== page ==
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. Last Updated: 07/27/2016

Johnson's Double Quest Highlights Track

ATLANTA -- So maybe Michael Johnson doesn't have a clear path to Olympic gold in the 200 and 400 meters after all. At least he can expect a race, or two, as he attempts a historic feat in what could be the highlight of the men's track and field competition in these centennial Games.


Johnson looked unbeatable at the U.S. Olympic track and field trials last month in Atlanta, winning the 400 in 43.33 seconds -- the third-fastest time ever -- and the 200 in 19.66, breaking a 17-year world record.


That put him on the brink of history -- no man has ever won the two races in the same Olympics. One woman, American Valerie Brisco-Hooks, accomplished the 200-400 double in the 1984 Olympics.


But Johnson was upstaged July 5 by Frankie Fredericks of Namibia at a major meet in Oslo. Fredericks won the 200 in a personal-best 19.82, breaking Johnson's 21-race unbeaten streak.


The last man to beat Johnson in the 200 was Fredericks, in 1994. Fredericks, who like Johnson is 28, took the silver at Barcelona in both the 100 and 200 meters. He also turned in a spectacular 9.86 recently in the 100 -- only Leroy Burrell, at 9.85, has run the 100 faster. Going into the Atlanta Games, Fredericks remained noncommittal as to whether he will attempt both the 100 and 200. He would be the favorite in the 100 and probably second choice to Johnson in the 200.


Johnson didn't celebrate too long at the track and field trials, indicating he knew what he had accomplished would be overshadowed should he not repeat his victories in the 200 and 400 at the Olympics.


"I just want to make a spot for myself in track and field history,'' he said shortly after winning the 200.


For Johnson, it's back to Atlanta and the familiar track at the Olympic stadium, where he will lead a men's team with sprinters who have the best chance of climbing the victory stand in individual races and relays.


From the 800 meters up, an American gold-medal winner would be an upset. But U.S. men hold or share the best time or distance in the world this year in the 100, 200, 400, 110-meter hurdles, 400 hurdles, high jump, long jump (although that jumper, Erick Walder, failed to make the team), shot put, discus and decathlon. Dan O'Brien is the favorite in the decathlon after failing to make the U.S. team in 1988.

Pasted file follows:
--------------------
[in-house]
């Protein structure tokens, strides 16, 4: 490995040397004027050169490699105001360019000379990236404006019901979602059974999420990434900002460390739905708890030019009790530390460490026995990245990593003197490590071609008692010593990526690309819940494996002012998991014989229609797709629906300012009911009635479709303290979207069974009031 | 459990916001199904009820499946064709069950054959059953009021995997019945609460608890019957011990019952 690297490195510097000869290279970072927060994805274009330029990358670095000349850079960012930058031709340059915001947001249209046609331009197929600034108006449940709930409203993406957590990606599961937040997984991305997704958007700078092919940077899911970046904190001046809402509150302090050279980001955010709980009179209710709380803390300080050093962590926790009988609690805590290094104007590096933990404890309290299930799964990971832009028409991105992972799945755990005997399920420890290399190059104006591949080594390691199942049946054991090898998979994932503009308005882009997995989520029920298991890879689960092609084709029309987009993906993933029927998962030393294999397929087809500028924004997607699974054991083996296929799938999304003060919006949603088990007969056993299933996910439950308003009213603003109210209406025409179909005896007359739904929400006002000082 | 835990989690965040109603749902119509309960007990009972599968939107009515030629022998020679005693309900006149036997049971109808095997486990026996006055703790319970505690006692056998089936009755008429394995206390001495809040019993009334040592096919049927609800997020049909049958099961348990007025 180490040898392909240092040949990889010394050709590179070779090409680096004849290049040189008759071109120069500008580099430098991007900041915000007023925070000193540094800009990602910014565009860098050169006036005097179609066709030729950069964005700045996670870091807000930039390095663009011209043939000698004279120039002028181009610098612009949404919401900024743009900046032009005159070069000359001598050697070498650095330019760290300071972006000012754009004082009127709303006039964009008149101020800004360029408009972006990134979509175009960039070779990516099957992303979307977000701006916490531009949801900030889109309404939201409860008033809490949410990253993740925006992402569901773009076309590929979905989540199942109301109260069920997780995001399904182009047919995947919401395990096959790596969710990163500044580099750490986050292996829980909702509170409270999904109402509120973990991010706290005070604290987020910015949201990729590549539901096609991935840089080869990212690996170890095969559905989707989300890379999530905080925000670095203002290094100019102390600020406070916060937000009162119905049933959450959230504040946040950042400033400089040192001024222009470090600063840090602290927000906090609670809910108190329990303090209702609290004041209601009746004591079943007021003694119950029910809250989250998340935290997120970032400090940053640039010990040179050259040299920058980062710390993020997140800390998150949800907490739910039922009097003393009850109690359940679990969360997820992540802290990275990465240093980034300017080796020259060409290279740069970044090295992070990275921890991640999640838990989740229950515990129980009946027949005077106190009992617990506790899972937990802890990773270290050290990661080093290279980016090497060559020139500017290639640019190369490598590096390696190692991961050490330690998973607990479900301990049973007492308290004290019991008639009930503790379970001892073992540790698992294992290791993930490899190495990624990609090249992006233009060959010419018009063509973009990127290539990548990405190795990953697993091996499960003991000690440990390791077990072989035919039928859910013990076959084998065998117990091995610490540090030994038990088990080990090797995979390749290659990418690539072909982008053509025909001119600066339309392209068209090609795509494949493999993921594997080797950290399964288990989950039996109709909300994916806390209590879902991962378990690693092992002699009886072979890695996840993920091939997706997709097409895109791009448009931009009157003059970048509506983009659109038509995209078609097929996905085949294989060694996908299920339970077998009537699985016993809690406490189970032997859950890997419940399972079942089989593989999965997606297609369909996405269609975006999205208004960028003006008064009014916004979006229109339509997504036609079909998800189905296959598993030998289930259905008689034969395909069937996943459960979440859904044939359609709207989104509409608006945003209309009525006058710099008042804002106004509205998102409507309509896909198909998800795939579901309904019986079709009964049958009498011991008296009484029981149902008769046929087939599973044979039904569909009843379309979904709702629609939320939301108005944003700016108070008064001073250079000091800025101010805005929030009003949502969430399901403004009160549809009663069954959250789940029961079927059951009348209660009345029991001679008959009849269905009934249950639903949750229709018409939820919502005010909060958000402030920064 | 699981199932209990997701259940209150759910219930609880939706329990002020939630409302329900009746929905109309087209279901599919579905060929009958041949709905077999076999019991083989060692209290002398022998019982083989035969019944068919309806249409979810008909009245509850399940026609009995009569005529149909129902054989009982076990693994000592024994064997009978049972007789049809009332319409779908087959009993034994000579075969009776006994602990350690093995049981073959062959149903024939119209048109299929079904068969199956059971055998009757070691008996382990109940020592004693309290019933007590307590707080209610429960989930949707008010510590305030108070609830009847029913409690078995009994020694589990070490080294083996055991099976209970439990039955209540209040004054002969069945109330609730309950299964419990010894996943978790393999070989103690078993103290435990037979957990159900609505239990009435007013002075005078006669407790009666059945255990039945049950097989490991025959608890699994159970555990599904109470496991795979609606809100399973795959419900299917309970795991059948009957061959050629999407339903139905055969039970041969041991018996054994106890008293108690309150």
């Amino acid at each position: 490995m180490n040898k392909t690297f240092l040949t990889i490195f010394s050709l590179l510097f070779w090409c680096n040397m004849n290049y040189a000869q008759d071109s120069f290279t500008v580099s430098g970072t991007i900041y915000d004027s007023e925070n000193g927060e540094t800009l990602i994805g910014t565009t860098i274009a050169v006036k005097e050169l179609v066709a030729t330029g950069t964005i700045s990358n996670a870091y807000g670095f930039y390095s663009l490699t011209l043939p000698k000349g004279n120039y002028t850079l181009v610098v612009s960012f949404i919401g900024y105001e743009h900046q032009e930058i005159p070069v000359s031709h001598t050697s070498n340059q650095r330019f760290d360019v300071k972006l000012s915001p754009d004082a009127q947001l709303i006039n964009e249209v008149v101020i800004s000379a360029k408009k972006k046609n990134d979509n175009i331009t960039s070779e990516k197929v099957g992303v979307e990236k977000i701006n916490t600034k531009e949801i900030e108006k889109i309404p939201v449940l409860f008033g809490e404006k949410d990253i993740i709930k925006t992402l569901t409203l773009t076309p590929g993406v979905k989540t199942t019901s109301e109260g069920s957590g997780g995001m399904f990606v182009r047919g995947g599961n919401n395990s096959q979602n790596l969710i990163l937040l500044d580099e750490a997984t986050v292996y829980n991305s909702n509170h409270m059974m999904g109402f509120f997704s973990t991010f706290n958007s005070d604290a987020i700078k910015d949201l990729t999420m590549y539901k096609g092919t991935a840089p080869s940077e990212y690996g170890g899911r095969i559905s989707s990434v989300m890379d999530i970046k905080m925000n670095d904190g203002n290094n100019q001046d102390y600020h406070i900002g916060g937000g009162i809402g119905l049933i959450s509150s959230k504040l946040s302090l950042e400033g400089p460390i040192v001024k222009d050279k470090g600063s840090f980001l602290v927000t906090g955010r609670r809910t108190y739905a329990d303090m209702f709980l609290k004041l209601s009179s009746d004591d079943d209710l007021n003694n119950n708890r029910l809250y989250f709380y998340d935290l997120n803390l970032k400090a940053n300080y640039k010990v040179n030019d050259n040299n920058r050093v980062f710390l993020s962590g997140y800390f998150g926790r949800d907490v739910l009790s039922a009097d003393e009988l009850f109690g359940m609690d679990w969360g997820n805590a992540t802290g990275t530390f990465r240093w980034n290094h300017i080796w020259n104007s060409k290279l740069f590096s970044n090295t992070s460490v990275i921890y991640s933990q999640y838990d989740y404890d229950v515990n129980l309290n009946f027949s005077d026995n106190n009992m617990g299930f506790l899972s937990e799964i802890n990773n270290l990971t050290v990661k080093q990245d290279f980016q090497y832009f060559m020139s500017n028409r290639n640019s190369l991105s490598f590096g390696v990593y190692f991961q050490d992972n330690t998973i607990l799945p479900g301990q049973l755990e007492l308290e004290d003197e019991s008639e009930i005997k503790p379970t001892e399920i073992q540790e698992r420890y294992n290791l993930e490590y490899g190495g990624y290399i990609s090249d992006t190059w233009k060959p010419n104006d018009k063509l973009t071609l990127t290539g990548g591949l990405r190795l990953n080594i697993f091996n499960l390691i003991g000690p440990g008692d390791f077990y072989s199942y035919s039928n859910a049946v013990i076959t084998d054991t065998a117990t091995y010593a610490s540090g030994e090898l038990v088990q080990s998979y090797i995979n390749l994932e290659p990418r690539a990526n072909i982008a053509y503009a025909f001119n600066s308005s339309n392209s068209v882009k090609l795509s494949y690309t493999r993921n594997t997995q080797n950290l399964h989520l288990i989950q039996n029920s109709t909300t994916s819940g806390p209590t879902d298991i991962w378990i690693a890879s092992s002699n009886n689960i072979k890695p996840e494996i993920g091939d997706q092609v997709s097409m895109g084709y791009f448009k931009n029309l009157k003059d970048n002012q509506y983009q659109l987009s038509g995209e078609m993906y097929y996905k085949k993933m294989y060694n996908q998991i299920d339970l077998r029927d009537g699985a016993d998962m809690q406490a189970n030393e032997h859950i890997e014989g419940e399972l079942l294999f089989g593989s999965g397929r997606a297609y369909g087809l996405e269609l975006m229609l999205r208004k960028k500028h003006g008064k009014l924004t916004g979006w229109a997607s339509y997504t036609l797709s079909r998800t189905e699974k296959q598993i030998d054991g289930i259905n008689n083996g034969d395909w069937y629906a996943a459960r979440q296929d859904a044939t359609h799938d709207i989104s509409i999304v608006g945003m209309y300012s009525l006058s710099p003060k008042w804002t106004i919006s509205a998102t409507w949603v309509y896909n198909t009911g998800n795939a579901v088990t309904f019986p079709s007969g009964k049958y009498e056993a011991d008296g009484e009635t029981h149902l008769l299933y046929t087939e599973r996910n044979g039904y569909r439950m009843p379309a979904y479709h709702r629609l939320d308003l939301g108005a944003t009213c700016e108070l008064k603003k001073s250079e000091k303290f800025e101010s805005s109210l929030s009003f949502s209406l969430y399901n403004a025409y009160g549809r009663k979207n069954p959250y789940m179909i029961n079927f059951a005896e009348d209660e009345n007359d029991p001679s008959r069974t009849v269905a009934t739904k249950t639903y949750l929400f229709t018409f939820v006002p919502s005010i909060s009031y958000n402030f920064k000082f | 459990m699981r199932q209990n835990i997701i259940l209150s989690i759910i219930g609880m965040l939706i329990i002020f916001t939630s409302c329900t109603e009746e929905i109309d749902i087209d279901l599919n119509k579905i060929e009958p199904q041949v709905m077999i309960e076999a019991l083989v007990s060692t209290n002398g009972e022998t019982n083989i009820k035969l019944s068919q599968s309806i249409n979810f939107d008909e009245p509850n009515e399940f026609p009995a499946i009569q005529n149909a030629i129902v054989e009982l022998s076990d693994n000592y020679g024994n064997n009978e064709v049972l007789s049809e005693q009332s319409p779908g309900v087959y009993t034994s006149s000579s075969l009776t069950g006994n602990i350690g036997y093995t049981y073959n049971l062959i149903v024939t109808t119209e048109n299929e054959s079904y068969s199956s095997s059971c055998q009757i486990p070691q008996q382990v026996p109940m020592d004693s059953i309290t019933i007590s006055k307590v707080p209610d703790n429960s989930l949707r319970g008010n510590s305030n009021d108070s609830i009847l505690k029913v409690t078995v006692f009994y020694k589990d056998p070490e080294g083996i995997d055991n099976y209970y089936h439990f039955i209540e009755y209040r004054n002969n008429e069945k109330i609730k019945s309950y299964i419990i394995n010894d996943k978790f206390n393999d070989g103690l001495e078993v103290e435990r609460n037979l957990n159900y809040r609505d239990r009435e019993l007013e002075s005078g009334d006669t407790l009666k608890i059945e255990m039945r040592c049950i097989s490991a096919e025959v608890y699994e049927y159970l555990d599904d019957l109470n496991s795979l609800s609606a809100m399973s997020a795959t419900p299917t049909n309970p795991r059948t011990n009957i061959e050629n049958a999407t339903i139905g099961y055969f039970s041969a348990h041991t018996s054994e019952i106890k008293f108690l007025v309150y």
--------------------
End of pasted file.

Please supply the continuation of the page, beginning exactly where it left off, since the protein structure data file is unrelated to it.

A cool wave in Atlanta is more likely than an American winning a distance race. Noureddine Morceli of Algeria is favored in the 1,500, and Haile Gebrselassie of Ethiopia is a double favorite in the 5,000 and 10,000 meters. He will be challenged especially by Kenya's bountiful number of distance runners; Kenya also has been dominating world competition in the steeplechase.


Olympic trials winner Dennis Mitchell will have a rugged field to hold off in the 100, in which he took the bronze medal in Barcelona. Teammates Michael Marsh and Jon Drummond will press him, as well as a powerful foreign contingent, including Fredericks, who attended Brigham Young University; Ato Boldon, who trained at UCLA and who will represent Trinidad and Tobago; Jamaican-born Donovan Bailey of Canada; and 1992 Olympic champion Linford Christie of Britain.


The United States will have the same long-jump lineup it had in Barcelona, when Carl Lewis won, Mike Powell was second and Joe Greene third. At last month's trials, it was Powell, Greene and Lewis, in that order. But Powell, the world-record holder, was beaten by Cuba's Ivan Pedroso at last year's world championships.


Atlanta probably will mark the final Olympic appearance for Lewis. This will be the fifth Olympics for the eight-time overall gold medalist.


Lawrence Johnson of Tennessee bears watching in the pole vault, which he won at the Olympic trials. At age 22, in an event in which competitors usually peak in their late 20s, Johnson will be up against the likes of Sergei Bubka of Ukraine, the greatest pole vaulter in history who won in 1988 but failed to clear a height at Barcelona. Igor Trandenkov of Russia and South African Okkert Brits are among the best pole vaulters who plan to challange Bubka.


But it's Michael Johnson, a Baylor University graduate who lives in Dallas, who will be in Atlanta's spotlight.